EA is publishing a space combat simulation game. Who'd have guessed that would happen in 2020? The pattern of EA's Star Wars games has been reasonably predictable so far—DICE making a Star Wars FPS wasn't much of a stretch, nor was a third-person action game from some of the creators of God of War on PlayStation.
But a successor to the Lucasarts sims of the '90s? That seems like the kind of game that today's EA would never make.
Star Wars: Squadrons is a pleasant surprise. What's exciting is that the developers are openly owning this new game's debt to '90s sims, like X-Wing vs TIE Fighter. There was no subtlety from creative director Ian Frazier as he introduced the game at this week's EA Play event: He showed his own childhood drawings of the ships' cockpits from that series.
Clearly many others at developer Motive Montreal share his passion. And EA is even bold enough to call Squadrons the "definitive Star Wars pilot experience," which will no doubt be hotly discussed by a fanbase that hasn't seen a Star Wars game like this since 1999's X-Wing: Alliance. It even supports flight sticks, and VR will put us in those cockpits in a way the classic sims never could.
Read our in-depth retrospective on the making of Lucasarts classic TIE Fighter (opens in new tab), which shaped the course for much of the Star Wars Expanded Universe.
It's weird that this game exists, but it's exactly the direction that Star Wars games should've been pushing in for a long time. Battlefront suggested EA was mostly interested in a one-size-fits-all Star Wars experience, encompassing Jedi battles, ground combat and space combat. Squadrons suggests a future where we can have Star Wars games that occupy a single genre, to deliver a more granular version of that type of fantasy.
In an interview with Polygon, Frazier went into detail about Squadrons' flight model, and how they're making sure that dogfighting doesn't get players stuck in an endless 'death loop'. If you thought this game was a custom version of Battlefront 2's (pretty good) Starfighter Assault mode, only built for first-person, that wasn't the team's starting point—the X-Wing series was. There's no 'leading reticle' while you're aiming your lasers at another ship, because the developers want to capture the realism that helped define those earlier sims. The team looked to make a game that felt like a "World War II simulation" at its basic level, before adding more Star Wars-specific elements like speed boosts and ship power management.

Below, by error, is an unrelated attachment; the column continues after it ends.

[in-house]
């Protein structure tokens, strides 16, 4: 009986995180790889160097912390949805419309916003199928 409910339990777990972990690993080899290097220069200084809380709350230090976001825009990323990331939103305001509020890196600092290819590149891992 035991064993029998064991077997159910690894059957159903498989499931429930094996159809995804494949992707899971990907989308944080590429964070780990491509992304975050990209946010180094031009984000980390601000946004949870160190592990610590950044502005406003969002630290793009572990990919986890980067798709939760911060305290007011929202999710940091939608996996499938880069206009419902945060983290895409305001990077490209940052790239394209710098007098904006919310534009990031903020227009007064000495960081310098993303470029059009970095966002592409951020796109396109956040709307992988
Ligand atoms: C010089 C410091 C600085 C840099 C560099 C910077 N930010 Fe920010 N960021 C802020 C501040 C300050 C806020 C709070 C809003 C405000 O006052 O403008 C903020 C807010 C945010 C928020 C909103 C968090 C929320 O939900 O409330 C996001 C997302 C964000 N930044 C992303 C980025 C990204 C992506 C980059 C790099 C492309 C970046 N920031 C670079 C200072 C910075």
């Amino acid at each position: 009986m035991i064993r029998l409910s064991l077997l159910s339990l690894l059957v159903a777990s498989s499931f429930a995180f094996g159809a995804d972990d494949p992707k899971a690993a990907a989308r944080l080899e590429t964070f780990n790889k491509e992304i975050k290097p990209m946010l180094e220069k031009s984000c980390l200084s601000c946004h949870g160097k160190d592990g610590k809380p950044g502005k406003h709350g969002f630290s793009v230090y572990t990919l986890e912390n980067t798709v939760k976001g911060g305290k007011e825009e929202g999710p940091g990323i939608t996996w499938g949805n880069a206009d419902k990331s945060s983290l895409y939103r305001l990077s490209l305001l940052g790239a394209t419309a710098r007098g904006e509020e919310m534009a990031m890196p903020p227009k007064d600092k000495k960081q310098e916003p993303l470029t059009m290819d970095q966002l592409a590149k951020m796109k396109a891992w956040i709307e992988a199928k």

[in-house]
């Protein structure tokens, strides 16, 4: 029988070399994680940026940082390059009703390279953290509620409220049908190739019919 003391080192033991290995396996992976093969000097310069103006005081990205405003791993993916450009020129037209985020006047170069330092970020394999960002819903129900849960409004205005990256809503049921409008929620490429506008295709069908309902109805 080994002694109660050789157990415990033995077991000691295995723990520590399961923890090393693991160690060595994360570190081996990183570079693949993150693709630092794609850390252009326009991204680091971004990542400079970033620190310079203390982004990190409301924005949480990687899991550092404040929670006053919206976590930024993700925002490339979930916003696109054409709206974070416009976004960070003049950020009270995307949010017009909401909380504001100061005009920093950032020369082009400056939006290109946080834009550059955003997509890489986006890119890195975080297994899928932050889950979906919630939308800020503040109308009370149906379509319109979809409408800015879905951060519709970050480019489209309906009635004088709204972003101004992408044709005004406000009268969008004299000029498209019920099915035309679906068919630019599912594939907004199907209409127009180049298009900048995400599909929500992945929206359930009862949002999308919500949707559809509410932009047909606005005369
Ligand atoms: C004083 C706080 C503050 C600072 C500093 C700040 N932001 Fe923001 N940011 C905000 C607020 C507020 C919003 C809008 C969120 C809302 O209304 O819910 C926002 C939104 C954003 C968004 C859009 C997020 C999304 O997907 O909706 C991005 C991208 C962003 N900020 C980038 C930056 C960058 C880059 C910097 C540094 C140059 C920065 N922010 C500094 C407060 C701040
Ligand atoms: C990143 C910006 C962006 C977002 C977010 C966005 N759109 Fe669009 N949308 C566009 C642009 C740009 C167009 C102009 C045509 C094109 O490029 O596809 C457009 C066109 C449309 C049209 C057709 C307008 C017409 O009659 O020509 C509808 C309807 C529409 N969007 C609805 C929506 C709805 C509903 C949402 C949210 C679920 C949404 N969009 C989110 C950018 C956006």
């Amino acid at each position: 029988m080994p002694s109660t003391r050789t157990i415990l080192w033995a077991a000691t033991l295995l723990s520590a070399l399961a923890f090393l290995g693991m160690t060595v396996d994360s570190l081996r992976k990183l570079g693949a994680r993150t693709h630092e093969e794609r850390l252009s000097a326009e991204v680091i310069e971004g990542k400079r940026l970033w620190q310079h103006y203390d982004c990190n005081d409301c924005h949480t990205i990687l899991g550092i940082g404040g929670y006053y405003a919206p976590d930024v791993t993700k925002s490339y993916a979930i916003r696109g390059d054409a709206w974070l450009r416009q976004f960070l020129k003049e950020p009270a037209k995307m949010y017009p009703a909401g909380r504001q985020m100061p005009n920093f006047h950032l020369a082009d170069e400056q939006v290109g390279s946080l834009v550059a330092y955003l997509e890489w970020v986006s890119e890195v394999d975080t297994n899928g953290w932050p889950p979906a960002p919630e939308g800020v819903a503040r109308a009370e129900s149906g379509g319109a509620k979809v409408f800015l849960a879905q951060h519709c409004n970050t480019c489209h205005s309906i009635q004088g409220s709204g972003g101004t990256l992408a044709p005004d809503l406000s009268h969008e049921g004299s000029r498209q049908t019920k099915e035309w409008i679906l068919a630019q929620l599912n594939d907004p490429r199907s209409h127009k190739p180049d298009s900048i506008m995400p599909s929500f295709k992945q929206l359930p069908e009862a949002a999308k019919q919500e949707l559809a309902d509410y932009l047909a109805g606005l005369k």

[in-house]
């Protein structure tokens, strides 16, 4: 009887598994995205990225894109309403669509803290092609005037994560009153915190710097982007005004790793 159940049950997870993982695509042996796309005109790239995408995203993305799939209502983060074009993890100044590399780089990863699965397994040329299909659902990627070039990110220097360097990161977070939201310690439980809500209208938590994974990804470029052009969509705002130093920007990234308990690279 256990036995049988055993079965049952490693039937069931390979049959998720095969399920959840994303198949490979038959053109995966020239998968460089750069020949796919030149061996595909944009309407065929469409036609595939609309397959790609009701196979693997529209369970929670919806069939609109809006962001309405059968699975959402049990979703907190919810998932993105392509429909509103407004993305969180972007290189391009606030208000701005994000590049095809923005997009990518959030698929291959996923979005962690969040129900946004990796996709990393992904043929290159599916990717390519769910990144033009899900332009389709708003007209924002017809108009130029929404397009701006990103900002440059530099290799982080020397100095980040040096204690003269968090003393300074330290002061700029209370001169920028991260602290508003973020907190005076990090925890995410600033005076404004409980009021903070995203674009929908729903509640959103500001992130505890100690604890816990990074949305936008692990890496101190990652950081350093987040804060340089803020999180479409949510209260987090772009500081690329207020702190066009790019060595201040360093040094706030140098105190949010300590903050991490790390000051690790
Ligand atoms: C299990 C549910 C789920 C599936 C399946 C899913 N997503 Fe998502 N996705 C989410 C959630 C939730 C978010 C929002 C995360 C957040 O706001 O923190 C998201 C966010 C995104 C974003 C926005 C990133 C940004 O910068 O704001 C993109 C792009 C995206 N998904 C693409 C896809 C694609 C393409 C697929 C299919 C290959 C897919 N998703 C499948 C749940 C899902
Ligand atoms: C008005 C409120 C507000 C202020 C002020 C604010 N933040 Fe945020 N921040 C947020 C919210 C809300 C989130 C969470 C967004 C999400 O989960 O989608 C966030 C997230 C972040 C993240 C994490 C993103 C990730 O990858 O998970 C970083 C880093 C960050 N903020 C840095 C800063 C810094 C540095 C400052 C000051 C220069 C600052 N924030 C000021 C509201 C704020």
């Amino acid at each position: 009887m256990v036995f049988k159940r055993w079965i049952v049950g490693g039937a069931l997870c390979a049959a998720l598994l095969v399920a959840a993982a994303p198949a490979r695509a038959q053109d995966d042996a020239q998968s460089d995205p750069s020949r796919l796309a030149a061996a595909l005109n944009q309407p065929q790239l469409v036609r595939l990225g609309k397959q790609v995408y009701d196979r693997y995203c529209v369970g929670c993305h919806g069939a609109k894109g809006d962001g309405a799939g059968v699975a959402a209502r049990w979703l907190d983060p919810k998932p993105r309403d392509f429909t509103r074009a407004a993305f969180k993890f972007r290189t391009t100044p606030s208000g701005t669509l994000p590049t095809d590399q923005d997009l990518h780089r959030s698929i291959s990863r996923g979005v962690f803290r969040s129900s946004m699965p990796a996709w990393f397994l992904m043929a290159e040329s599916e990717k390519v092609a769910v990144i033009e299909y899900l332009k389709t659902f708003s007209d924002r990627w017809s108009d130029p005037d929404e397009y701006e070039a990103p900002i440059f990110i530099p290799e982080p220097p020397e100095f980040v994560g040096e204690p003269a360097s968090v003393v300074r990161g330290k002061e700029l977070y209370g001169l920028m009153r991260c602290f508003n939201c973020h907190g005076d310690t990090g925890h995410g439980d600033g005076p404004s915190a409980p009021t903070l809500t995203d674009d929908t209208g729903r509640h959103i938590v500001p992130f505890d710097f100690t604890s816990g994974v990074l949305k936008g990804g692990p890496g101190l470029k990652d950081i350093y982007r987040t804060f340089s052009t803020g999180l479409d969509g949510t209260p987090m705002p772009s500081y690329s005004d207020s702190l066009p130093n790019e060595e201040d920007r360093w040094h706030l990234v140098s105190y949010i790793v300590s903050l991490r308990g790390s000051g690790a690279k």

That's exactly what you want to read when your Star Wars gaming memories are grounded in the Lucasarts classics. Frazier invokes Factor 5's Rogue Squadron, too, as another influence, citing the fact that there's an age range of talent at the studio with their own stake in Star Wars gaming history.
EA remembers the classics
My guess is that Squadrons makes sense for EA right now because it's not as resource-intensive as making a new Battlefront or Jedi Fallen Order game—hence why it's being sold at a lower price, and why it won't even have microtransactions or DLC. So far, this is the only non-sports game that EA has scheduled for release later this year. According to a Kotaku report from February, Squadrons is one of just two Star Wars games that currently exist at EA, after a spate of cancellations. The other is a Jedi Fallen Order sequel.
It seems miraculous that Squadrons has made it this far. But this seems like anything but a cash-in. Squadrons has been in development for at least two years. It feels like the perfect marriage of EA listening to fans of older Star Wars games—seemingly never its priority since acquiring the license—and the collective passion of a development team that really wanted to make this specific kind of competitive game.
While there's clearly an audience for the likes of Elite Dangerous and Star Citizen on PC,a 5v5 space combat game could fairly be described as a niche proposition. Does a self-contained multiplayer spaceship shooter fit into this current age of online games, even with Star Wars attached?
The fact that EA is willing to bet that the answer is 'yes' is enormously encouraging.
I got the strong sense from the EA Play presentation that the singleplayer mode, with a story told from both Imperial and Rebel points of view, is designed to be a primer for the online part of the game, not the real meat of the game. The X-Wing games arrived with hefty, difficult campaign modes, and I hope Squadrons can compare favorably in this regard, too.
The Star Wars games I loved in the '90s seemed destined to live in the shadows of EA's blockbusters, which are designed to sell 10-15 million copies. Sure, EA wants a ton of people to play Squadrons, too. But making a successor to X-Wing vs TIE Fighter for the modern age is a crowd-pleasing move aimed at a more specific audience of PC gamers. It's exactly what EA should've been doing all along with this fictional universe.
That said: Where is my damn B-Wing, EA? I can only assume the greatest Star Wars ship's absence from Squadrons is an accidental omission, rather than a deeply personal attack.